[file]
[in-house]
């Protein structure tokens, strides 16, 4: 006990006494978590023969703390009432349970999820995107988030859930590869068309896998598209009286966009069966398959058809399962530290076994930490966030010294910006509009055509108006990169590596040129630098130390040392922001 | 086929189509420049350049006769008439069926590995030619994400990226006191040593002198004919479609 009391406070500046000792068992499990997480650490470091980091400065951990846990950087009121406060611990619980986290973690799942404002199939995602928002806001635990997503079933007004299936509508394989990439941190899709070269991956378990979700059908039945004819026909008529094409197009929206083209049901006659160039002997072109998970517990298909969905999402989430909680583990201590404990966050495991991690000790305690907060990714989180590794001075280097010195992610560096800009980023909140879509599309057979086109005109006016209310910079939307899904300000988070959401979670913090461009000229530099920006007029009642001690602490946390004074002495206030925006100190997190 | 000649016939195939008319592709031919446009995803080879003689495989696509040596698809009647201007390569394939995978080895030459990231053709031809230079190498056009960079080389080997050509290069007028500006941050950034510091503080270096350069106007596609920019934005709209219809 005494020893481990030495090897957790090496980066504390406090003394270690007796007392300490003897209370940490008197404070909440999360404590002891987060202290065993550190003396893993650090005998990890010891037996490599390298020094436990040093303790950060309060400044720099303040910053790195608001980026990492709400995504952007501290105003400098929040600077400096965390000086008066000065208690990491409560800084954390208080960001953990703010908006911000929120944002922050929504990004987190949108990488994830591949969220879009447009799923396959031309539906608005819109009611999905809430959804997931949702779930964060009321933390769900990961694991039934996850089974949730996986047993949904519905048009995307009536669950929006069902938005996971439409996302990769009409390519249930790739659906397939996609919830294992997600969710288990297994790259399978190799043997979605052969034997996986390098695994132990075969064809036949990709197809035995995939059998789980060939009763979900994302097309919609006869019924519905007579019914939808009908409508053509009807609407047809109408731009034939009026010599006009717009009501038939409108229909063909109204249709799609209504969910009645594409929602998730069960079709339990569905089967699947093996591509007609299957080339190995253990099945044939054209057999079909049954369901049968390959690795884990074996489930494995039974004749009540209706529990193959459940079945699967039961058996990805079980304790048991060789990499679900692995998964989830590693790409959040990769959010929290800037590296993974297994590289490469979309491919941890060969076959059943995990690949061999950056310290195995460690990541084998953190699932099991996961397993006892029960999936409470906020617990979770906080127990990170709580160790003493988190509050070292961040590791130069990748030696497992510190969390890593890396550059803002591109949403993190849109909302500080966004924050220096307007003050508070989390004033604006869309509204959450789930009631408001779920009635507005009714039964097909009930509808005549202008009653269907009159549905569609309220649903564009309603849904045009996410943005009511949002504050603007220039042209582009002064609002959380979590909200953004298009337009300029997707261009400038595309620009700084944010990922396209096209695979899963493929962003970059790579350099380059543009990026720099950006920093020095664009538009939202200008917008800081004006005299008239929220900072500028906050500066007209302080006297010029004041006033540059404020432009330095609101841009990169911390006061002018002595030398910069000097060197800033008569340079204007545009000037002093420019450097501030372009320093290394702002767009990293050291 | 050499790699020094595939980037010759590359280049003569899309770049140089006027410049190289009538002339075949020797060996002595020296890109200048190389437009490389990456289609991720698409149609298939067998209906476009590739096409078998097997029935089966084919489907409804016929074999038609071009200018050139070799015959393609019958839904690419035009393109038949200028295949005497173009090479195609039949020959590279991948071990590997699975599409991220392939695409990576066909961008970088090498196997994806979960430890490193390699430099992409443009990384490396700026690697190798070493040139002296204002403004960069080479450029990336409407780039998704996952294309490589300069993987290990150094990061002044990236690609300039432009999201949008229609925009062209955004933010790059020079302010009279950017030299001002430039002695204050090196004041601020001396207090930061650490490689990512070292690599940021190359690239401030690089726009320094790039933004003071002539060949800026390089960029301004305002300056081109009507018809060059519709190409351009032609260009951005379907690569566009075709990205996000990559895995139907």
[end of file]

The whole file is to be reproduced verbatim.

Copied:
[in-house]
């Protein structure tokens, strides 16, 4: 006990006494978590023969703390009432349970999820995107988030859930590869068309896998598209009286966009069966398959058809399962530290076994930490966030010294910006509009055509108006990169590596040129630098130390040392922001 | 086929189509420049350049006769008439069926590995030619994400990226006191040593002198004919479609 009391406070500046000792068992499990997480650490470091980091400065951990846990950087009121406060611990619980986290973690799942404002199939995602928002806001635990997503079933007004299936509508394989990439941190899709070269991956378990979700059908039945004819026909008529094409197009929206083209049901006659160039002997072109998970517990298909969905999402989430909680583990201590404990966050495991991690000790305690907060990714989180590794001075280097010195992610560096800009980023909140879509599309057979086109005109006016209310910079939307899904300000988070959401979670913090461009000229530099920006007029009642001690602490946390004074002495206030925006100190997190 | 000649016939195939008319592709031919446009995803080879003689495989696509040596698809009647201007390569394939995978080895030459990231053709031809230079190498056009960079080389080997050509290069007028500006941050950034510091503080270096350069106007596609920019934005709209219809 005494020893481990030495090897957790090496980066504390406090003394270690007796007392300490003897209370940490008197404070909440999360404590002891987060202290065993550190003396893993650090005998990890010891037996490599390298020094436990040093303790950060309060400044720099303040910053790195608001980026990492709400995504952007501290105003400098929040600077400096965390000086008066000065208690990491409560800084954390208080960001953990703010908006911000929120944002922050929504990004987190949108990488994830591949969220879009447009799923396959031309539906608005819109009611999905809430959804997931949702779930964060009321933390769900990961694991039934996850089974949730996986047993949904519905048009995307009536669950929006069902938005996971439409996302990769009409390519249930790739659906397939996609919830294992997600969710288990297994790259399978190799043997979605052969034997996986390098695994132990075969064809036949990709197809035995995939059998789980060939009763979900994302097309919609006869019924519905007579019914939808009908409508053509009807609407047809109408731009034939009026010599006009717009009501038939409108229909063909109204249709799609209504969910009645594409929602998730069960079709339990569905089967699947093996591509007609299957080339190995253990099945044939054209057999079909049954369901049968390959690795884990074996489930494995039974004749009540209706529990193959459940079945699967039961058996990805079980304790048991060789990499679900692995998964989830590693790409959040990769959010929290800037590296993974297994590289490469979309491919941890060969076959059943995990690949061999950056310290195995460690990541084998953190699932099991996961397993006892029960999936409470906020617990979770906080127990990170709580160790003493988190509050070292961040590791130069990748030696497992510190969390890593890396550059803002591109949403993190849109909302500080966004924050220096307007003050508070989390004033604006869309509204959450789930009631408001779920009635507005009714039964097909009930509808005549202008009653269907009159549905569609309220649903564009309603849904045009996410943005009511949002504050603007220039042209582009002064609002959380979590909200953004298009337009300029997707261009400038595309620009700084944010990922396209096209695979899963493929962003970059790579350099380059543009990026720099950006920093020095664009538009939202200008917008800081004006005299008239929220900072500028906050500066007209302080006297010029004041006033540059404020432009330095609101841009990169911390006061002018002595030398910069000097060197800033008569340079204007545009000037002093420019450097501030372009320093290394702002767009990293050291 | 050499790699020094595939980037010759590359280049003569899309770049140089006027410049190289009538002339075949020797060996002595020296890109200048190389437009490389990456289609991720698409149609298939067998209906476009590739096409078998097997029935089966084919489907409804016929074999038609071009200018050139070799015959393609019958839904690419035009393109038949200028295949005497173009090479195609039949020959590279991948071990590997699975599409991220392939695409990576066909961008970088090498196997994806979960430890490193390699430099992409443009990384490396700026690697190798070493040139002296204002403004960069080479450029990336409407780039998704996952294309490589300069993987290990150094990061002044990236690609300039432009999201949008229609925009062209955004933010790059020079302010009279950017030299001002430039002695204050090196004041601020001396207090930061650490490689990512070292690599940021190359690239401030690089726009320094790039933004003071002539060949800026390089960029301004305002300056081109009507018809060059519709190409351009032609260009951005379907690569566009075709990205996000990559895995139907």